We spent the morning playing around with my nieces and watching some of the coverage for the Winter Olympics in the background. We left my sister’s house shortly after 12p.m and headed downtown. K booked a room at the Chateau Laurier for tonight to celebrate a belated Valentine’s Day. And since their parking garage was closed (and we didn’t want to fork over $45 for valet parking – that’s just ridiculous) we dropped our car off at the parking garage by Confederation Park (it seemed like a pretty central location) and walked over to the hotel. We checked in, dropped off our bags, and headed back out. To Confederation Park. Along the way we walked around Parliament Hill.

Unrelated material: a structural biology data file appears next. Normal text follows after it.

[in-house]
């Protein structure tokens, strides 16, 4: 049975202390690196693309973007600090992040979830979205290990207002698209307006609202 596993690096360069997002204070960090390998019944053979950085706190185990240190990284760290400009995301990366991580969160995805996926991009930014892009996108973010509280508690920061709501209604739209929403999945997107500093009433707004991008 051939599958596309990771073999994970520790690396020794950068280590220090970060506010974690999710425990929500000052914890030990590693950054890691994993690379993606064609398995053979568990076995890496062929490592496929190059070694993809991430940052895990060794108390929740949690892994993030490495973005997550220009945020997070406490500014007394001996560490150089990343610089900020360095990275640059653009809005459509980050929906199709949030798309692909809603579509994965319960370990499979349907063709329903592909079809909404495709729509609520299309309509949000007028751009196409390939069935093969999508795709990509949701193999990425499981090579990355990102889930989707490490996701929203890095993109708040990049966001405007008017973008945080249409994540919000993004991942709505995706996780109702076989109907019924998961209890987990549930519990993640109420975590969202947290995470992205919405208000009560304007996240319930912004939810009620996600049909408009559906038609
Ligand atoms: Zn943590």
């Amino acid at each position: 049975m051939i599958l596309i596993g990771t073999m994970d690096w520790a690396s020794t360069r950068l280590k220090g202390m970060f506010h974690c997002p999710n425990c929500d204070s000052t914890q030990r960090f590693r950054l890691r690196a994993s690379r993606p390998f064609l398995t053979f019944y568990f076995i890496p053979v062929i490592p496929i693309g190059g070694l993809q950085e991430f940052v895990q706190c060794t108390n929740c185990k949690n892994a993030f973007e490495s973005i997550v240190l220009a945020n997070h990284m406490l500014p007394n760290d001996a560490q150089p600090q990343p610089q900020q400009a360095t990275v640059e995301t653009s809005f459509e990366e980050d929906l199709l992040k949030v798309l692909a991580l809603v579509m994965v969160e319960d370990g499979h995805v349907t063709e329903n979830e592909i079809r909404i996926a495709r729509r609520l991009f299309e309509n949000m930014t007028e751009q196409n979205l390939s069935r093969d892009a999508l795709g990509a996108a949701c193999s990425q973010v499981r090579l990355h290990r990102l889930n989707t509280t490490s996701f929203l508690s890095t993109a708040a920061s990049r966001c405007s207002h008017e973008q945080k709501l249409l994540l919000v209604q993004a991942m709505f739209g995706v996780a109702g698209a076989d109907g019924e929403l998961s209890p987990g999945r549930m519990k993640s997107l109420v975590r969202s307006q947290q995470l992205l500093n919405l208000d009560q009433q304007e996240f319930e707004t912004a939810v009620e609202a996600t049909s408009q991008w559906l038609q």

Confederation Park is one of the highlights of Winterlude. It features a number of elaborately carved ice sculptures. And every Friday and Saturday evening during Winterlude the park hosts a series of concerts showcasing a variety of Canadian artists and entertainers. But the warm weather and rain definitely took its toll on some of the ice sculptures (see the below picture – some limbs are missing).
From Confederation Park we walked a few blocks to the Royal Canadian Mint. Founded in 1908 the Mint is responsible for producing all the Canadian coins in circulation, collector and commemorative coins, gold bullion coins, medals and medallions. A facility was later opened in Winnipeg to handle producing all the Canadian coins for circulation while the Ottawa facility focusses on producing all other types of coins and medals.